The two-step analysis for judging past persecution is straightforward, at least in concept, if not always in practice. Our precedent and that of the Supreme Court require us to address past persecution as a mixed question of law and fact, reviewing “its separate factual and legal parts, ․ each according to the appropriate legal standard[,]” Google LLC, 141 S. Ct. at 1199, even when we have occasionally been less than precise in framing the procedure as such. It is time we were clearer and more consistent on this important point.


1.   Quoting our recent decision in Thayalan v. Att'y Gen., 997 F.3d 132 (3d Cir. 2021), the lead opinion today frames the standard of review as follows: “[W]e appl[y] de novo review to the question of whether the [Board] misapprehended the legal methodology we have prescribed for assessing persecution.” Maj. op. at 625 (quoting Thayalan, 997 F.3d at 137 n.1). I agree with that sentence, but, as described herein, I have concerns that Thayalan can be misread. To the extent the opinion in that case can be understood to hold that past persecution is a pure question of fact or that a misapprehension of law by the BIA is a prerequisite to assessing de novo whether the facts in a given case amount to persecution, I believe it to be contrary to preexisting precedent.

2.   We have since steadfastly followed the Kaplun test. See, e.g., Myrie v. Att'y Gen., 855 F.3d 509, 516 (3d Cir. 2017); Green v. Att'y Gen., 694 F.3d 503, 507 (3d Cir. 2012); Roye v. Att'y Gen., 693 F.3d 333, 338 (3d Cir. 2012); Kang v. Att'y Gen., 611 F.3d 157, 164 (3d Cir. 2010). Other Courts of Appeals also treat the question of whether mistreatment satisfies the legal definition of torture as a mixed question of fact and law. See, e.g., Ridore v. Holder, 696 F.3d 907, 915-16 (9th Cir. 2012); Turkson v. Holder, 667 F.3d 523, 530 (4th Cir. 2012); Gourdet v. Holder, 587 F.3d 1, 5 (1st Cir. 2009); Jean-Pierre v. Att'y Gen., 500 F.3d 1315, 1316-17 (11th Cir. 2007).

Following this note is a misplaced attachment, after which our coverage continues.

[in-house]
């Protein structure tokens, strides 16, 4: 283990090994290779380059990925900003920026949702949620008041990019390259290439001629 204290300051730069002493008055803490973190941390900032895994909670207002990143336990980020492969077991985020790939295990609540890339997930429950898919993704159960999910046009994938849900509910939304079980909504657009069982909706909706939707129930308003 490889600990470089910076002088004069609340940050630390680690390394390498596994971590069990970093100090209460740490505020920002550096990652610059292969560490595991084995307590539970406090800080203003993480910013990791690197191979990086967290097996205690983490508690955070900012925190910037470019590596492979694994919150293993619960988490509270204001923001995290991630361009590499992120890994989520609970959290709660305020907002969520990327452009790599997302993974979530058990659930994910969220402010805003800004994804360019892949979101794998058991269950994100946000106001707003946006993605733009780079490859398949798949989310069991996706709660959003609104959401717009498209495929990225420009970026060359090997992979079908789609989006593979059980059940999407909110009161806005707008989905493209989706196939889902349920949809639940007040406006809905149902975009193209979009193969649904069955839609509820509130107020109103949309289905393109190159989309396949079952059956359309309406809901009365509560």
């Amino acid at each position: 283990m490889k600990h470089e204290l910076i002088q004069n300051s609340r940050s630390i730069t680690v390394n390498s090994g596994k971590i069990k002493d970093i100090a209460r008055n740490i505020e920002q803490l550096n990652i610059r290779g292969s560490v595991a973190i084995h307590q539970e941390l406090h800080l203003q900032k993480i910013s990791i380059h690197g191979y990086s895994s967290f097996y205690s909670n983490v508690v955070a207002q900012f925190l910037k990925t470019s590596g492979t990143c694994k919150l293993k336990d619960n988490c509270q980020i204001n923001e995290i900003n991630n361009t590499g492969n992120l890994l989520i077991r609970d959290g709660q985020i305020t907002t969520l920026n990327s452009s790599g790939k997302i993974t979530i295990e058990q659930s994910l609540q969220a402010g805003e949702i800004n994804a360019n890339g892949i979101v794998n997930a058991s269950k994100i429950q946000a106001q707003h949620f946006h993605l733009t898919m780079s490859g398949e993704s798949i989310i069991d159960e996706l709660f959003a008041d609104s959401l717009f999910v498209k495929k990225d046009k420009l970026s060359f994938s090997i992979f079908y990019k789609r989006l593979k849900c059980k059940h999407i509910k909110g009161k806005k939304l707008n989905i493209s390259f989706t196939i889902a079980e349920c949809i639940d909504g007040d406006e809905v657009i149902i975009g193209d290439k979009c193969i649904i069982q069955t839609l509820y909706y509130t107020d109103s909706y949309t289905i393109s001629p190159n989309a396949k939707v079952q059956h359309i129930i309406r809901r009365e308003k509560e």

3.   Several of our sister circuits also treat persecution as a mixed question. See Zhou Hua Zhu v. Att'y Gen., 703 F.3d 1303, 1311-12 (11th Cir. 2013); Ramadan v. Gonzales, 479 F.3d 646, 648 (9th Cir. 2007); Mirzoyan v. Gonzales, 457 F.3d 217, 220 (2d Cir. 2006); Asani v. INS, 154 F.3d 719, 723 (7th Cir. 1998). Those circuits that do not state a standard of review or have called it a fact question are still in practice applying a legal definition to a set of facts. See, e.g., Arita-Deras v. Wilkinson, 990 F.3d 350, 359 (4th Cir. 2021) (“We repeatedly have held that death threats qualify as persecution. ․ Thus, the Board committed legal error in concluding that Arita-Deras had not established past persecution.”).

BIBAS, Circuit Judge.

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Docket No: No. 20-3353

Decided: October 12, 2021

Court: United States Court of Appeals, Third Circuit.